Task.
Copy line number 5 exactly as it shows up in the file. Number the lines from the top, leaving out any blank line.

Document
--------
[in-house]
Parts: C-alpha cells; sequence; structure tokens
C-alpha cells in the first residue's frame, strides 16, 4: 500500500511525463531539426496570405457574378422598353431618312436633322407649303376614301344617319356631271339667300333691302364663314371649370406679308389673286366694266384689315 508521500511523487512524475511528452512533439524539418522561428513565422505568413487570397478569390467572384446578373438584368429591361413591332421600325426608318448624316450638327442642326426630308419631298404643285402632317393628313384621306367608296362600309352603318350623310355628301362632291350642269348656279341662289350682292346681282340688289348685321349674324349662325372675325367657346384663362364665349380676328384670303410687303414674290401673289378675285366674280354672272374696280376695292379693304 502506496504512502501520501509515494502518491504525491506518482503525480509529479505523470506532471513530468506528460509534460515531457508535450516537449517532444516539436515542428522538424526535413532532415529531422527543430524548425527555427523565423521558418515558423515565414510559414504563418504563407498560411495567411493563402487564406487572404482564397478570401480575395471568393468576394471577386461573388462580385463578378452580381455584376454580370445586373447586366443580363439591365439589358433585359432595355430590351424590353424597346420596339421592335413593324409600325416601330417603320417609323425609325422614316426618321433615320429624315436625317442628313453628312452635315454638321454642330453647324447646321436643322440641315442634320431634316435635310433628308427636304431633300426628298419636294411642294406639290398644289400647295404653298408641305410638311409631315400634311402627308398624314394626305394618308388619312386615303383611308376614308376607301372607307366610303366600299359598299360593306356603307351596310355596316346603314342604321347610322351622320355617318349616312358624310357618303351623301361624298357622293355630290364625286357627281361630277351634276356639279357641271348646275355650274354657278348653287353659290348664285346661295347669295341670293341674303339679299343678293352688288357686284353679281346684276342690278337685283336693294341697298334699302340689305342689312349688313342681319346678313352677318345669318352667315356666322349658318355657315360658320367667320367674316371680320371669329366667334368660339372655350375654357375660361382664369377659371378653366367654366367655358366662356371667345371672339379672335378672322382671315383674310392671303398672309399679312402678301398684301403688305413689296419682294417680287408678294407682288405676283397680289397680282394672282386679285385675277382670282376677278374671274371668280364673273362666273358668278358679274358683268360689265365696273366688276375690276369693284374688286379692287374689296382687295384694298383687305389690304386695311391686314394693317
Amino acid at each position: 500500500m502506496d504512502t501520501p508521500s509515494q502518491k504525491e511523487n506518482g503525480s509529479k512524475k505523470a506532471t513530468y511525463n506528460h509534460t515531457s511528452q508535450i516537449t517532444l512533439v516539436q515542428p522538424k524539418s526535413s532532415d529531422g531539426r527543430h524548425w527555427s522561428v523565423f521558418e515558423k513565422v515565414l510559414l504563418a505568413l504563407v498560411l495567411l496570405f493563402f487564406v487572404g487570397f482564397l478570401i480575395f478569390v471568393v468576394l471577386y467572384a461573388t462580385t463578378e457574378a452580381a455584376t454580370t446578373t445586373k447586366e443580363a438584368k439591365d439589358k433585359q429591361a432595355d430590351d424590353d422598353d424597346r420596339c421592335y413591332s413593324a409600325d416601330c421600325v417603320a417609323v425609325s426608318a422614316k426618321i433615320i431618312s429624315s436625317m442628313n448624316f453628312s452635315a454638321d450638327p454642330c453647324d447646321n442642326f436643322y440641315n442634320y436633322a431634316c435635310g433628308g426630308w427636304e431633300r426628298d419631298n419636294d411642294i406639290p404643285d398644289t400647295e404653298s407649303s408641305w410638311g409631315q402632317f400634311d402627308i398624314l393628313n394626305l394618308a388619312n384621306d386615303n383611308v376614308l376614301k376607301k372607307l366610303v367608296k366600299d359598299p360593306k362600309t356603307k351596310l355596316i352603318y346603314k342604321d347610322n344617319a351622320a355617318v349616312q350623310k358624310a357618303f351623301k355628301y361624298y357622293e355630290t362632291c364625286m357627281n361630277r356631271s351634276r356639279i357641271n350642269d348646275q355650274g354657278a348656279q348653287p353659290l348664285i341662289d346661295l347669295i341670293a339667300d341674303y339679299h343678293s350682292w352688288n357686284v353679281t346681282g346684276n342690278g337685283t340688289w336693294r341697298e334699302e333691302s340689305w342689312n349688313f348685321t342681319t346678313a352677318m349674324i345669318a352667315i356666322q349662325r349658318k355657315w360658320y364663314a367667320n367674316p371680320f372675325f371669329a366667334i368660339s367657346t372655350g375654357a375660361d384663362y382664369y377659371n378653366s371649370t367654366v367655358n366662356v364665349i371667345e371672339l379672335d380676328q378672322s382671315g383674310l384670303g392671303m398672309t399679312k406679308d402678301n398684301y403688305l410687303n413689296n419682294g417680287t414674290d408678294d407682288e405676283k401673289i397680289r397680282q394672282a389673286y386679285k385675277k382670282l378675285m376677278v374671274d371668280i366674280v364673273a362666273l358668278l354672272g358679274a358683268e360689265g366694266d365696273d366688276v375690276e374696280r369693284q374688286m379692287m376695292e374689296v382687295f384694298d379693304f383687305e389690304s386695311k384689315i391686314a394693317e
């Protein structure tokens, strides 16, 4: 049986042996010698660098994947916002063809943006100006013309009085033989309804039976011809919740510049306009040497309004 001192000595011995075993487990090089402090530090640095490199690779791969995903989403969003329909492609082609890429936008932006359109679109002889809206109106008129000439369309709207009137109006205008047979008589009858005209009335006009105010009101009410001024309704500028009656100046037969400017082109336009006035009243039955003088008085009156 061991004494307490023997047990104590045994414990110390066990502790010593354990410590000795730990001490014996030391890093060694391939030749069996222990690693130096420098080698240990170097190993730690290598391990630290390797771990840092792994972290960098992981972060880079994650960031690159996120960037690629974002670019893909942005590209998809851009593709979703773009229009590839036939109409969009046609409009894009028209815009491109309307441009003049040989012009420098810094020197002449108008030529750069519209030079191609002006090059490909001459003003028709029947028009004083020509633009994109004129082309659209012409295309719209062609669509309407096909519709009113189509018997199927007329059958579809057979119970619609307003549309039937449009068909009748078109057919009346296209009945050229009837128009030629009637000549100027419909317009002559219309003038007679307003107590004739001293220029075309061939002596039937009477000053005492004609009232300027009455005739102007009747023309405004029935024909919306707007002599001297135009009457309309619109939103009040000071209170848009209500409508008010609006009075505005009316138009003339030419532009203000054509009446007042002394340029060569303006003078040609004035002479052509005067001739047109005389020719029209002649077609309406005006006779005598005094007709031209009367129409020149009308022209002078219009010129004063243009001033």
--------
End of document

């Protein structure tokens, strides 16, 4: 049986042996010698660098994947916002063809943006100006013309009085033989309804039976011809919740510049306009040497309004 001192000595011995075993487990090089402090530090640095490199690779791969995903989403969003329909492609082609890429936008932006359109679109002889809206109106008129000439369309709207009137109006205008047979008589009858005209009335006009105010009101009410001024309704500028009656100046037969400017082109336009006035009243039955003088008085009156 061991004494307490023997047990104590045994414990110390066990502790010593354990410590000795730990001490014996030391890093060694391939030749069996222990690693130096420098080698240990170097190993730690290598391990630290390797771990840092792994972290960098992981972060880079994650960031690159996120960037690629974002670019893909942005590209998809851009593709979703773009229009590839036939109409969009046609409009894009028209815009491109309307441009003049040989012009420098810094020197002449108008030529750069519209030079191609002006090059490909001459003003028709029947028009004083020509633009994109004129082309659209012409295309719209062609669509309407096909519709009113189509018997199927007329059958579809057979119970619609307003549309039937449009068909009748078109057919009346296209009945050229009837128009030629009637000549100027419909317009002559219309003038007679307003107590004739001293220029075309061939002596039937009477000053005492004609009232300027009455005739102007009747023309405004029935024909919306707007002599001297135009009457309309619109939103009040000071209170848009209500409508008010609006009075505005009316138009003339030419532009203000054509009446007042002394340029060569303006003078040609004035002479052509005067001739047109005389020719029209002649077609309406005006006779005598005094007709031209009367129409020149009308022209002078219009010129004063243009001033």